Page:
Thinking about dueling inevitably brings out the question of using sharp swords for practice. One of my favourite sayings from many years ago is “Toy swords make toy swordsmen”. My answer was always “Real swords make massive lawsuits”. Not to mention the also real danger of being shot by police. A fellow who does jodo with me was swinging his stick around in his parking lot and was descended upon by the police. This is in sleepy Guelph, where there are enough police and few enough problems that you could really get descended upon. Imagine if that had been a real sword.
Best to do this stuff in full funny dress, with wooden swords, and well away from any bears, er, mothers with cubs, er, children around. The full dress makes it clear you’re just a harmless martial arts nerd and being away from mom-eyes means you’re less likely to get reported in the first place. In an era where parents get reported by other parents for letting their kids walk to school, imagine what seeing a real sword on the street would inspire.
Think I’m over-reacting? How about no stick at all? I was recently told about a karate guy who hopped out of his truck and did a kata while waiting for a delivery. Again, reported and descended upon. If he’d been in his white pajamas it might not have been a problem, he would have been a martial arts nerd and not have some potential mental illness (which, in the absence of any other possible responders, inevitably requires an armed police response).
Folks say that practicing with sharps is a different thing than with a dull blade. It can be, if you don’t practice with your wooden blade as if it’s sharp. I was taught to use my imagination and treat a bokuto like a shinken and to this day I get very angry if someone touches me accidentally with their bokuto. I also get very angry at students who jerk their swords away and yell “shinken-des!” at me if I move to adjust their hands. Really? You think I’m an idiot? Why are you in front of me then? If I want to touch your sword I’ll look at it or I’ll ask you if it’s sharp, otherwise treat it like it’s a bokuto that you treat like a sharp sword. Keep it still until I move it where I want it to be.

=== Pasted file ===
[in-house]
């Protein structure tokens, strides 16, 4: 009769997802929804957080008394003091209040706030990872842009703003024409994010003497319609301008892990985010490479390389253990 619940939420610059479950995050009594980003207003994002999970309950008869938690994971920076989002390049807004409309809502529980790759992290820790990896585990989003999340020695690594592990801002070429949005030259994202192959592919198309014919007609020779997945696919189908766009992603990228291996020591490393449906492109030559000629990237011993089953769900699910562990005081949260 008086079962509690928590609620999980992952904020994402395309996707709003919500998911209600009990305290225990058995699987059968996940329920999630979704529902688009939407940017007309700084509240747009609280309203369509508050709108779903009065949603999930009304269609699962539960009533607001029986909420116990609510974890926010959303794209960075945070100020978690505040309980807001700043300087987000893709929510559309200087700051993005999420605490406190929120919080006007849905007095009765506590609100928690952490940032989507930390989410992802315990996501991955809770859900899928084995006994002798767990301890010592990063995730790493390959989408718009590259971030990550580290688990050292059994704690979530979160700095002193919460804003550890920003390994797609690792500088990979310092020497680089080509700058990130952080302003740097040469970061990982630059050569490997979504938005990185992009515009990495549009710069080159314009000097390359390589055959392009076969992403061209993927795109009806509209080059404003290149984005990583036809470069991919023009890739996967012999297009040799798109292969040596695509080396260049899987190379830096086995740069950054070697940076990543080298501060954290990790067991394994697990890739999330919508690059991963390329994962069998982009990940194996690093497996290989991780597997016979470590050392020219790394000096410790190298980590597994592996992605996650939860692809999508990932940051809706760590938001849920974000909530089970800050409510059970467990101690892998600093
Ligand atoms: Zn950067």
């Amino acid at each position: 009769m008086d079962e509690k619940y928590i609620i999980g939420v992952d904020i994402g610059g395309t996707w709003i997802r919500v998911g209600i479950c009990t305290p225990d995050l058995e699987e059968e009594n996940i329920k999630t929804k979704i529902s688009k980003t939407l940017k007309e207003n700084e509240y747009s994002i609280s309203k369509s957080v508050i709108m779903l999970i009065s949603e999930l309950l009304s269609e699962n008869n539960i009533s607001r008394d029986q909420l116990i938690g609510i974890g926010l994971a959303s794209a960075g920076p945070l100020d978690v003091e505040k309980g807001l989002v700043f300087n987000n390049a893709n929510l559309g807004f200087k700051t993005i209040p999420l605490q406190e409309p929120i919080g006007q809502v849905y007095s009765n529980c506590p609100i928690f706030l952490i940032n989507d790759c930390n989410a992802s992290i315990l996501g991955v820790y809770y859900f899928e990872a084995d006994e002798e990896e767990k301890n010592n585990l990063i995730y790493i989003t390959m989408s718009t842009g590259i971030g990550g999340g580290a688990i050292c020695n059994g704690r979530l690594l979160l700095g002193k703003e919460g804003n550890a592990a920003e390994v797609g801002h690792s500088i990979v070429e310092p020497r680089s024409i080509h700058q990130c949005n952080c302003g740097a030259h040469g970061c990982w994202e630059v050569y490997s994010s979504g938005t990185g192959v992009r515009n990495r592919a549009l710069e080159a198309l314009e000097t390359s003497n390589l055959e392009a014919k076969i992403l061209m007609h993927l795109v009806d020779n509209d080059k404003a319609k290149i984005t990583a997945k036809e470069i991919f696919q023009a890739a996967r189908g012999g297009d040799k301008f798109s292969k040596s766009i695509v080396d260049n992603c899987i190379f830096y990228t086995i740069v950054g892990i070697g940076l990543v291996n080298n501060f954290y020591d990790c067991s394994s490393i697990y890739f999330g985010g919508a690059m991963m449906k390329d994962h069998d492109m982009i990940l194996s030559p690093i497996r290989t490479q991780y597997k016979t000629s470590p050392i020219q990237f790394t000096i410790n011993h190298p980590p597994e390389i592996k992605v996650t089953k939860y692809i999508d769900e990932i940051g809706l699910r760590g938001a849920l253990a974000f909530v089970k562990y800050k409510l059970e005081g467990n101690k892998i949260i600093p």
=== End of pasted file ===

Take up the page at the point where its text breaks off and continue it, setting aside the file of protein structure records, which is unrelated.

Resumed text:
I actually have to suppress an urge to attack when some student starts jerking their sword around to avoid cutting me. You swing a sharp thing near me and I figure I ought to defend myself. Imagine if I had a gun on my hip or an assault rifle handy in my car. Be still and don’t provoke.
OK so from that you know I mess around with real swords. Actually I started my iaido with a wall-hanger that snapped in half and then a shinken which I used for years until I got a proper iaito so I’m aware of the benefits of a real sword (you’re careful) and the disadvantages (you’re careful). Working with and around sharps doesn’t worry me much, let’s face it, very few people are ever injured in the martial arts, far fewer than are in the safe sports like basketball or football. What does bother me is talking about using shinken.
Joe public doesn’t need to know there are real swords around, they don’t need to know you use them and they sure as blazes don’t need to see them on the street. I don’t care if it’s legal to carry them around in this country, and neither do the police. There are not enough of us to make a political difference (unlike gun owners) so legislators will make shinken illegal in a heartbeat in the cause of getting re-elected on the law and order platform.
If you must use a shinken to be serious about your practice, make it even more esoteric, pretend it’s illegal, keep it invisible and stop talking about it. For your personal safety (what better justification to shoot someone could there be than “he’s got a sword, stand back and hand me my AR15”) and for the benefit of all of us who would like to at least keep using our wooden weapons which would be the next to be outlawed (hey, you can kill someone with a stick you know). Remember that one of the favourite statements of the gun lobby is “knives kill people too, why not ban knives”. Why not indeed. I wince every time I hear that because the trouble is, knives can be banned and often are. The gun lobby ought to be silent on that point, knives would be the slippery slope, once those dangerous things are banned the authorities might just go on to the less dangerous things like guns.
Because you can never go too far in protecting the public when an election is just around the corner and the public can be scared into voting for you.
July 25, 2015